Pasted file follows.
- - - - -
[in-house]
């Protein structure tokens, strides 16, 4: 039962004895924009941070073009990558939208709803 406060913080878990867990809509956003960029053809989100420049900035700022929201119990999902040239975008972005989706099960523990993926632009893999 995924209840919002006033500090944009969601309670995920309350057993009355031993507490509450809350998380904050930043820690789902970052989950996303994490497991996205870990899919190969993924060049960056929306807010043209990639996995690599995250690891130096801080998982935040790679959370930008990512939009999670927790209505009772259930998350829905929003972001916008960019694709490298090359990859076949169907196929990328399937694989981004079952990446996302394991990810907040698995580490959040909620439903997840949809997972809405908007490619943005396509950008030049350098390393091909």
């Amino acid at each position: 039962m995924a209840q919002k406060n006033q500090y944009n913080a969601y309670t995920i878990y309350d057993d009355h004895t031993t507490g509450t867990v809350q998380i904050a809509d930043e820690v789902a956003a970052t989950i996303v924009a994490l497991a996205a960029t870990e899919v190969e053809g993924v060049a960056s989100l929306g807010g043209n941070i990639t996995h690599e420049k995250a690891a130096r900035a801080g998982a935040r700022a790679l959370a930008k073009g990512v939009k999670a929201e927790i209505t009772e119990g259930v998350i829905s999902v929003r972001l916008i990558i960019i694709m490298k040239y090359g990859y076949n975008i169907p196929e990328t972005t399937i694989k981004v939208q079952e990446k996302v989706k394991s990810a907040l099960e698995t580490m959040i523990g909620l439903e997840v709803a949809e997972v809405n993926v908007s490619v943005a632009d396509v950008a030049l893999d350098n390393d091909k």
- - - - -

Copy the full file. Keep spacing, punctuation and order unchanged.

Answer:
[in-house]
């Protein structure tokens, strides 16, 4: 039962004895924009941070073009990558939208709803 406060913080878990867990809509956003960029053809989100420049900035700022929201119990999902040239975008972005989706099960523990993926632009893999 995924209840919002006033500090944009969601309670995920309350057993009355031993507490509450809350998380904050930043820690789902970052989950996303994490497991996205870990899919190969993924060049960056929306807010043209990639996995690599995250690891130096801080998982935040790679959370930008990512939009999670927790209505009772259930998350829905929003972001916008960019694709490298090359990859076949169907196929990328399937694989981004079952990446996302394991990810907040698995580490959040909620439903997840949809997972809405908007490619943005396509950008030049350098390393091909």
């Amino acid at each position: 039962m995924a209840q919002k406060n006033q500090y944009n913080a969601y309670t995920i878990y309350d057993d009355h004895t031993t507490g509450t867990v809350q998380i904050a809509d930043e820690v789902a956003a970052t989950i996303v924009a994490l497991a996205a960029t870990e899919v190969e053809g993924v060049a960056s989100l929306g807010g043209n941070i990639t996995h690599e420049k995250a690891a130096r900035a801080g998982a935040r700022a790679l959370a930008k073009g990512v939009k999670a929201e927790i209505t009772e119990g259930v998350i829905s999902v929003r972001l916008i990558i960019i694709m490298k040239y090359g990859y076949n975008i169907p196929e990328t972005t399937i694989k981004v939208q079952e990446k996302v989706k394991s990810a907040l099960e698995t580490m959040i523990g909620l439903e997840v709803a949809e997972v809405n993926v908007s490619v943005a632009d396509v950008a030049l893999d350098n390393d091909k």